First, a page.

So you want to use Lua to script your C program?

Here's a basic C code skeleton (hosting the Lua runtime) that allows you to run a Lua script via host lua_script.lua with the Lua script able to directly call the say_something function defined in the C host program.

Assuming you have a C/C++ compiler such as the DevKit installed on your Windows box as well as the Lua headers and library, build the executable using something like:

C:\>gcc -Wall -O3 -s -o host.exe -Ic:/lua/include -Lc:/lua/bin -llua51 host.c

C:\>

More details and examples in future posts.

/* file: host.c */

#include <stdio.h>
#include <stdlib.h>

#include "lua.h"
#include "lauxlib.h"
#include "lualib.h"

/* Variable arg function callable from a Lua script as:
 *   say_something('A', 'gaggle', 'of', 5, 'args')
 */
static int
say_something(lua_State* luaVM) {
    int n = lua_gettop(luaVM);
    int i;

    if (n == 0) {
        printf("no arguments");
        return 0;
    }

    for (i = 1; i <= n; i++) {
        if (!lua_isstring(luaVM, i)) {
            lua_pushstring(luaVM, "[ERROR] argument must be a string or a number");
            lua_error(luaVM);
        }
        printf("%s\n", lua_tostring(luaVM, i));
    }

    return 0;
}

static void
print_usage(void) {
    fprintf(stderr, "usage: %s lua_script\n", "main");
    fflush(stderr);
}

static int
check_args(int arg_count, char** arg_strings) {
    if (arg_count != 2) {
        print_usage();
        return(0);
    } else {
        return(1);
    }
}

static void
err_message(const char* msg) {
    fprintf(stderr, "%s\n", msg);
    fflush(stderr);
}

int
main(int argc, char** argv) {
    if (!check_args(argc, argv)) return(EXIT_FAILURE);

    /* Initialize Lua */
    lua_State* luaVM = luaL_newstate();
    if (luaVM == NULL) {
        err_message("Cannot initialize Lua; exiting...");
        return EXIT_FAILURE;
    }

    /* Stop the GC during Lua library (all std) initialization and function
     * registrations. C functions that are callable from a Lua script must be
     * registered with Lua.
     */
    lua_gc(luaVM, LUA_GCSTOP, 0);
    luaL_openlibs(luaVM);
    lua_register(luaVM, "say_something", say_something);
    lua_gc(luaVM, LUA_GCRESTART, 0);

    /* Execute the Lua script */
    if (luaL_dofile(luaVM, argv[1])) err_message("Problem running script.");

    /* Lua cleanup */
    lua_close(luaVM);

    return EXIT_SUCCESS;
}
 
Building Python Exts On Windows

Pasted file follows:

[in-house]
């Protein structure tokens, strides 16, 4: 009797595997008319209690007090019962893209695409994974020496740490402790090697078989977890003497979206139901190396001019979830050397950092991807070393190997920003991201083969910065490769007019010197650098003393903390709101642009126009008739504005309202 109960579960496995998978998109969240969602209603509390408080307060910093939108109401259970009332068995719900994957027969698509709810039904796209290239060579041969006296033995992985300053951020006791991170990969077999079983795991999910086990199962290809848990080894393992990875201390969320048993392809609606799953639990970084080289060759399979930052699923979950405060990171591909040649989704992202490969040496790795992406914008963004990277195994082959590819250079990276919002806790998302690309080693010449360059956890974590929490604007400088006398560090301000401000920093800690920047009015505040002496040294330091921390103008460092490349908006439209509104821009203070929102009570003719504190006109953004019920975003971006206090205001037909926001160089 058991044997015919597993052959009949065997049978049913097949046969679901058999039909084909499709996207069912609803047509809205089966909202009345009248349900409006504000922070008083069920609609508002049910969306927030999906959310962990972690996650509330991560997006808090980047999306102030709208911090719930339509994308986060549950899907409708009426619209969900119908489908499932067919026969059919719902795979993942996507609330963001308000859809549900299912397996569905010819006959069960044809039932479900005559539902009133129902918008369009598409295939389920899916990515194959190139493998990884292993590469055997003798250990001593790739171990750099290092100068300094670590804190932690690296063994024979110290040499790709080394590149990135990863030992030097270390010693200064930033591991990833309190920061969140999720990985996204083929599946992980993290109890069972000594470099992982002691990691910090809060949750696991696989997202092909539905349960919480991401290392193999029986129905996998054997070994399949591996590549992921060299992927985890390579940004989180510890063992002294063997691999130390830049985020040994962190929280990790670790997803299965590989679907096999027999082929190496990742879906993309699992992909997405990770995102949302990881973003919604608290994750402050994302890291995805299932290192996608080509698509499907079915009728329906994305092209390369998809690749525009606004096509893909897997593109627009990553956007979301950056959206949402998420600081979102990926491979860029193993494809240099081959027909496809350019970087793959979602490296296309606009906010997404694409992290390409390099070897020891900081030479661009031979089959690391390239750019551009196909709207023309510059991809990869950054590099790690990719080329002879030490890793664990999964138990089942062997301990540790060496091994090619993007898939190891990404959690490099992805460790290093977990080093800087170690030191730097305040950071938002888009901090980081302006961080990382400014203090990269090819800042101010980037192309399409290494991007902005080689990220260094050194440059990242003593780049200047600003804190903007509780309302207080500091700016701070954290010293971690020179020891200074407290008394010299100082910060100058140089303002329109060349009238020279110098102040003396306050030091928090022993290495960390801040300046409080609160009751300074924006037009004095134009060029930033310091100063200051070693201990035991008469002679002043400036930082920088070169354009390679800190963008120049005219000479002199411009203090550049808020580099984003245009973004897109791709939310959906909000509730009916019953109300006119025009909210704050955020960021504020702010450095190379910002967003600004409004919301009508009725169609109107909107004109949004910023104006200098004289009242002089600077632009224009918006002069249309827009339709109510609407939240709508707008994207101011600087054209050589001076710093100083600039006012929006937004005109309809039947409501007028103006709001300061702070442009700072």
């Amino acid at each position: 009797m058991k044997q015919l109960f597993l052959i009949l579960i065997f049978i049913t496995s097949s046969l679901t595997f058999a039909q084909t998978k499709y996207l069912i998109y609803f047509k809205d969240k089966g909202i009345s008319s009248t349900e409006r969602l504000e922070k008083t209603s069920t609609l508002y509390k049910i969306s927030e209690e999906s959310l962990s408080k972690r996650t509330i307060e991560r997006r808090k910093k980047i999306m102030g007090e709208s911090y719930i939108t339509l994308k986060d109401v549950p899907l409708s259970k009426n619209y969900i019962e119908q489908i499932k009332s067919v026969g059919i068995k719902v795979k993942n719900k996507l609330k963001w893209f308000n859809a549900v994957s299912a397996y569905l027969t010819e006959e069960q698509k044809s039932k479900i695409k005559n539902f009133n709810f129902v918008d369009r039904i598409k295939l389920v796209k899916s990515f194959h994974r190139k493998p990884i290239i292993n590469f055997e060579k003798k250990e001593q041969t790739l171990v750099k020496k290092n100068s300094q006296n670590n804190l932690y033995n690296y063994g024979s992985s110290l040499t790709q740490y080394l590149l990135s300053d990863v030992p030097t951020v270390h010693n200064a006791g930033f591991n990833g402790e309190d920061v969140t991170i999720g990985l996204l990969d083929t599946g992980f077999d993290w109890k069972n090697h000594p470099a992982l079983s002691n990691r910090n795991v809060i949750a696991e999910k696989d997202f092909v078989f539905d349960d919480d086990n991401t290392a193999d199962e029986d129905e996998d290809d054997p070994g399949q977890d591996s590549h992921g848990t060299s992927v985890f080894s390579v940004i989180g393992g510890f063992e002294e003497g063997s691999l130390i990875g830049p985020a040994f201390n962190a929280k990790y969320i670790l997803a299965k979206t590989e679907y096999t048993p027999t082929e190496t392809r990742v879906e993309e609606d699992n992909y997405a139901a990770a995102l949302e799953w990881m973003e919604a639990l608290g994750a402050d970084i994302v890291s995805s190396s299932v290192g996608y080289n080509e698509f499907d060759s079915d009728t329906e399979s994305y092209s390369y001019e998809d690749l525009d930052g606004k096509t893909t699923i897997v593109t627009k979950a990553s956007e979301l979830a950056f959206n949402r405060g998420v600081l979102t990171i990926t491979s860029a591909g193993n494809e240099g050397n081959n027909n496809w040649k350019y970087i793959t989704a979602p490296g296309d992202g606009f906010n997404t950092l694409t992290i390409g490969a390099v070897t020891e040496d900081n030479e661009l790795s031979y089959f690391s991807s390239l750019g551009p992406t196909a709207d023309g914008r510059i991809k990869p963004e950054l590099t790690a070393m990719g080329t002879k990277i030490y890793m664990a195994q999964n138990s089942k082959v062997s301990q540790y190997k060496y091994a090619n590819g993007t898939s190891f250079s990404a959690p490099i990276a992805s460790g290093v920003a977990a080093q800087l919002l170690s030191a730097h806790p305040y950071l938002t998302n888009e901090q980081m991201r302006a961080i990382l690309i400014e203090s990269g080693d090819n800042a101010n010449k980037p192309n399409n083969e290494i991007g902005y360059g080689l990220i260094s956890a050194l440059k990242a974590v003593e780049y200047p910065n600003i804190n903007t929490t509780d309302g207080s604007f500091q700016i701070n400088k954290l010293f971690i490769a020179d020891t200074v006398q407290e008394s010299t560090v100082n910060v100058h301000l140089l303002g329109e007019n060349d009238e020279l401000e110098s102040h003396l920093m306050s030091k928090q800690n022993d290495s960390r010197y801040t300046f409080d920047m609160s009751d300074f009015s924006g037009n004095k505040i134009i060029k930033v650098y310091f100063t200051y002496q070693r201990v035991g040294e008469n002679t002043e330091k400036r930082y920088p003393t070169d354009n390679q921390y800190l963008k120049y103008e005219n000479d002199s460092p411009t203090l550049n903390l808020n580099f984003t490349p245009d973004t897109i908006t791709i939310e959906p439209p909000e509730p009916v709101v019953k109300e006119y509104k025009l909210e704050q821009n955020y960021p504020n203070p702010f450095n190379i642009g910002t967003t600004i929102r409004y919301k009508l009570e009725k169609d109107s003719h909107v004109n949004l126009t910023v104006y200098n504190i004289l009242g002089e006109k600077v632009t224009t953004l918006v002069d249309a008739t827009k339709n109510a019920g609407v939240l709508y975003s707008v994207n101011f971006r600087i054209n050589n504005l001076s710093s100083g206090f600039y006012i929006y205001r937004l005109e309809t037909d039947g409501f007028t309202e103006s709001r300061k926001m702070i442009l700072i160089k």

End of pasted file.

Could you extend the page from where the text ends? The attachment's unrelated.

I mainly use distribute or pip to manage Python packages on my Windows machines. And I'm pretty happy eventhough they don't provide many of the features of other package managers.

Nice, but what does that have to do with building Python extensions?

Two very nice Python-based templating libraries Jinja2 and Mako can take advantage of the native code module in the MarkupSafe for increased performance. But you need a way to build MarkupSafe on your Windows system.

Enter the DevKit from the RubyInstaller project. While the DevKit's primary goal is to enable Ruby-on-Window's users to easily build native Ruby extensions, it's also handy as a general purpose Windows-based C/C++ toolchain.

But you also need to find a way to tell pip to use the DevKit toolchain. Running pip install --help shows the --install-option and --global-option options, but there appears to be no way to tell pip which compiler toolchain to use.

Or is there?

First, create the following file in your %USERPROFILE% directory:

# file: %USERPROFILE%/pydistutils.cfg
[build]
compiler = mingw32

...and then execute the following in your shell. Pip uses the DevKit to build and install MarkupSafe and it's native library.

C:\Users\Jon>\DevKit\devkitvars.bat
Adding the DevKit to PATH...

C:\Users\Jon>pip install markupsafe
Downloading/unpacking markupsafe
  Downloading MarkupSafe-0.11.tar.gz
  Running setup.py egg_info for package markupsafe

Installing collected packages: markupsafe
  Running setup.py install for markupsafe

    building 'markupsafe._speedups' extension
    C:\DevKit\mingw\bin\gcc.exe -mno-cygwin -mdll -O -Wall -IC:\Python27\include -IC:\Python27\PC -c markupsafe/_speedups.c -o build\temp.win32-2.7\Release\markupsafe\_speedups.o
    C:\DevKit\mingw\bin\gcc.exe -mno-cygwin -shared -s build\temp.win32-2.7\Release\markupsafe\_speedups.o build\temp.win32-2.7\Release\markupsafe\_speedups.def -LC:\Python27\libs -LC:\Python27\PCbuild -lpython27 -lmsvcr90 -o build\lib.win32-2.7\markupsafe\_speedups.pyd
Successfully installed markupsafe
Cleaning up...

C:\Users\Jon>

UPDATE: This is a known issue with pip on Windows so add your support to the fix request.